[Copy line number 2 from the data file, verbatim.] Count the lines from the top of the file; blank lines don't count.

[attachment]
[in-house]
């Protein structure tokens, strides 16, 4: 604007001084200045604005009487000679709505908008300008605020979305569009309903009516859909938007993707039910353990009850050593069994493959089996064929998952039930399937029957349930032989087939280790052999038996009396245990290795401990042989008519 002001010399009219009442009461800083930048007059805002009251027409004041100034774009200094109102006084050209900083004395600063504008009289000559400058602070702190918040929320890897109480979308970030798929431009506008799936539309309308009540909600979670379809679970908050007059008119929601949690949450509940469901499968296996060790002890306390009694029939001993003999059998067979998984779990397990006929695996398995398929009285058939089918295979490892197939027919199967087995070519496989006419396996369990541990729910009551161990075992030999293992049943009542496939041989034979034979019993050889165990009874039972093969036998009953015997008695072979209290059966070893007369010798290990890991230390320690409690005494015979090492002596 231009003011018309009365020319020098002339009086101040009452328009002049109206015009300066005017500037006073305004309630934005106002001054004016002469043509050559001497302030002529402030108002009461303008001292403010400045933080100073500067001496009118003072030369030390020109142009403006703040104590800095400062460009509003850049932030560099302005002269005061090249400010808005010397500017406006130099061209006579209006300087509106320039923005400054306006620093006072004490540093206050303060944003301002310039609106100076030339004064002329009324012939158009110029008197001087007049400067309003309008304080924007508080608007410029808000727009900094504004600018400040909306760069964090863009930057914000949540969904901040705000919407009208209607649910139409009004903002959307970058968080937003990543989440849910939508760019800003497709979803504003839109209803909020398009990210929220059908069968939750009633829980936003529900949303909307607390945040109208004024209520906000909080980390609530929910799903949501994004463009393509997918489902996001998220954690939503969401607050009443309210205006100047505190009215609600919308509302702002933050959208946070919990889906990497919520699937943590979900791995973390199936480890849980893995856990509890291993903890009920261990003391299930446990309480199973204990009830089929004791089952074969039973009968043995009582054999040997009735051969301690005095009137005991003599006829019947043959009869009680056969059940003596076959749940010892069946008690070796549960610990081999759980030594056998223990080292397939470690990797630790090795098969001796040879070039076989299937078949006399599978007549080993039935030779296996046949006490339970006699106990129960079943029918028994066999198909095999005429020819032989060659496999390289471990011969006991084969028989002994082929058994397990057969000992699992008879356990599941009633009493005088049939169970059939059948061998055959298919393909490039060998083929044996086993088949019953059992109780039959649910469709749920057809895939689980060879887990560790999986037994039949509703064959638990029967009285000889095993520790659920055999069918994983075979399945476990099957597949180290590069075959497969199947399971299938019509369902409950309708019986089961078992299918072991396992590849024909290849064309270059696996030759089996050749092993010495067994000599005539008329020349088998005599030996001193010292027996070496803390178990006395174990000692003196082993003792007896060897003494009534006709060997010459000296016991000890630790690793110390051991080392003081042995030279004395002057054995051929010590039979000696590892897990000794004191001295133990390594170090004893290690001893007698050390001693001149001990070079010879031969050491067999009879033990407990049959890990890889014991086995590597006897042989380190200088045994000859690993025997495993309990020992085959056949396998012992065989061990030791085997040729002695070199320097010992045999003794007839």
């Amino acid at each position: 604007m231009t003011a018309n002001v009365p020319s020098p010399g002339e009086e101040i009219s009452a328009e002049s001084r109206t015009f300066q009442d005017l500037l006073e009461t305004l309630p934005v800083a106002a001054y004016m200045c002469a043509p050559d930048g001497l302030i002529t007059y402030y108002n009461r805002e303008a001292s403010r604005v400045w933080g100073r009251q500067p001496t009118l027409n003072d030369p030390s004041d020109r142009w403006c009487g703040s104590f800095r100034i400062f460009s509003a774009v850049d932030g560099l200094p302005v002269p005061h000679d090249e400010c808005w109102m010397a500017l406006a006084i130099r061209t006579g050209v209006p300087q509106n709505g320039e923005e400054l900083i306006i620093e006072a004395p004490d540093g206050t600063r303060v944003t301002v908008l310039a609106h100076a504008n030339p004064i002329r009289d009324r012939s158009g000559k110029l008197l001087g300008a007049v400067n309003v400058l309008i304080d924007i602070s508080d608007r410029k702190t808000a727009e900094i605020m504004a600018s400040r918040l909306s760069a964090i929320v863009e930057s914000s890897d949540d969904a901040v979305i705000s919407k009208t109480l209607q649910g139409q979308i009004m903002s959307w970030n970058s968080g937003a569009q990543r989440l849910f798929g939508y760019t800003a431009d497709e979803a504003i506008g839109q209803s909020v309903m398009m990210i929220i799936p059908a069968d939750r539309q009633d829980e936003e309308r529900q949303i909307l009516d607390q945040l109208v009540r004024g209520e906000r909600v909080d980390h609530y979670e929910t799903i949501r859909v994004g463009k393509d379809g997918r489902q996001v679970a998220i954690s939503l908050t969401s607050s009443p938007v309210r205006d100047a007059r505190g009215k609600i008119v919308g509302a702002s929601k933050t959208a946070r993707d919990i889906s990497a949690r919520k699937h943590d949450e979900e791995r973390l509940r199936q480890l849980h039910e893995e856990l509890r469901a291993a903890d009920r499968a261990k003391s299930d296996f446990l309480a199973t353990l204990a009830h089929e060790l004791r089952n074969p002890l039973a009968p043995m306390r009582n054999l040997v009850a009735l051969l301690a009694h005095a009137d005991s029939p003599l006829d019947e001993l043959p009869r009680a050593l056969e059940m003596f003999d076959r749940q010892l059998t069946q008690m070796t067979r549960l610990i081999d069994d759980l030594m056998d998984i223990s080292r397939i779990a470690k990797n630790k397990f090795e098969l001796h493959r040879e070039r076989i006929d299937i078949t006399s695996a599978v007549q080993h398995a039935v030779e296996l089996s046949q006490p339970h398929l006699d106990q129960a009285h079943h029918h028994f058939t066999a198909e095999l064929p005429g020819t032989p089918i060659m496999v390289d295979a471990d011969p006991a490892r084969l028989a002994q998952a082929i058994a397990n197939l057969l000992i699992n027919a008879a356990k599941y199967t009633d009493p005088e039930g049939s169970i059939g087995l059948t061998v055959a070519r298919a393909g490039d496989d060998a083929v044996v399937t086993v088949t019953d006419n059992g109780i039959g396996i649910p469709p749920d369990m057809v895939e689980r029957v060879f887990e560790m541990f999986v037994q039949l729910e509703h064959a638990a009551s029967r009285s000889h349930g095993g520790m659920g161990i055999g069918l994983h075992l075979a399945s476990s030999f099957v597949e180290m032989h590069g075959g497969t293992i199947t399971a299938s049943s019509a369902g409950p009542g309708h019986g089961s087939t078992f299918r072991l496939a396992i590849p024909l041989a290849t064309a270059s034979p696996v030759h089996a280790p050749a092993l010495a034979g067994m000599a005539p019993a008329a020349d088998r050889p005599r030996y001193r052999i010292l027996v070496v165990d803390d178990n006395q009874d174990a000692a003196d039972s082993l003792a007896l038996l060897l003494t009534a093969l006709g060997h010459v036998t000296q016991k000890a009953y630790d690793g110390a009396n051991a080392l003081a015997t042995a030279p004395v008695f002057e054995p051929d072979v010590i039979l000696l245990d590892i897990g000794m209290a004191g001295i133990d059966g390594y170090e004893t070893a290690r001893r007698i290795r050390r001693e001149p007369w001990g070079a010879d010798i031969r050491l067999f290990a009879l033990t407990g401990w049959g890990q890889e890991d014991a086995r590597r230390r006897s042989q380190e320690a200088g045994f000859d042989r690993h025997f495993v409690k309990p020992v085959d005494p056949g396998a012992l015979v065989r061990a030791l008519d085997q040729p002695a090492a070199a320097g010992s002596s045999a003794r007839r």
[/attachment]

């Protein structure tokens, strides 16, 4: 604007001084200045604005009487000679709505908008300008605020979305569009309903009516859909938007993707039910353990009850050593069994493959089996064929998952039930399937029957349930032989087939280790052999038996009396245990290795401990042989008519 002001010399009219009442009461800083930048007059805002009251027409004041100034774009200094109102006084050209900083004395600063504008009289000559400058602070702190918040929320890897109480979308970030798929431009506008799936539309309308009540909600979670379809679970908050007059008119929601949690949450509940469901499968296996060790002890306390009694029939001993003999059998067979998984779990397990006929695996398995398929009285058939089918295979490892197939027919199967087995070519496989006419396996369990541990729910009551161990075992030999293992049943009542496939041989034979034979019993050889165990009874039972093969036998009953015997008695072979209290059966070893007369010798290990890991230390320690409690005494015979090492002596 231009003011018309009365020319020098002339009086101040009452328009002049109206015009300066005017500037006073305004309630934005106002001054004016002469043509050559001497302030002529402030108002009461303008001292403010400045933080100073500067001496009118003072030369030390020109142009403006703040104590800095400062460009509003850049932030560099302005002269005061090249400010808005010397500017406006130099061209006579209006300087509106320039923005400054306006620093006072004490540093206050303060944003301002310039609106100076030339004064002329009324012939158009110029008197001087007049400067309003309008304080924007508080608007410029808000727009900094504004600018400040909306760069964090863009930057914000949540969904901040705000919407009208209607649910139409009004903002959307970058968080937003990543989440849910939508760019800003497709979803504003839109209803909020398009990210929220059908069968939750009633829980936003529900949303909307607390945040109208004024209520906000909080980390609530929910799903949501994004463009393509997918489902996001998220954690939503969401607050009443309210205006100047505190009215609600919308509302702002933050959208946070919990889906990497919520699937943590979900791995973390199936480890849980893995856990509890291993903890009920261990003391299930446990309480199973204990009830089929004791089952074969039973009968043995009582054999040997009735051969301690005095009137005991003599006829019947043959009869009680056969059940003596076959749940010892069946008690070796549960610990081999759980030594056998223990080292397939470690990797630790090795098969001796040879070039076989299937078949006399599978007549080993039935030779296996046949006490339970006699106990129960079943029918028994066999198909095999005429020819032989060659496999390289471990011969006991084969028989002994082929058994397990057969000992699992008879356990599941009633009493005088049939169970059939059948061998055959298919393909490039060998083929044996086993088949019953059992109780039959649910469709749920057809895939689980060879887990560790999986037994039949509703064959638990029967009285000889095993520790659920055999069918994983075979399945476990099957597949180290590069075959497969199947399971299938019509369902409950309708019986089961078992299918072991396992590849024909290849064309270059696996030759089996050749092993010495067994000599005539008329020349088998005599030996001193010292027996070496803390178990006395174990000692003196082993003792007896060897003494009534006709060997010459000296016991000890630790690793110390051991080392003081042995030279004395002057054995051929010590039979000696590892897990000794004191001295133990390594170090004893290690001893007698050390001693001149001990070079010879031969050491067999009879033990407990049959890990890889014991086995590597006897042989380190200088045994000859690993025997495993309990020992085959056949396998012992065989061990030791085997040729002695070199320097010992045999003794007839």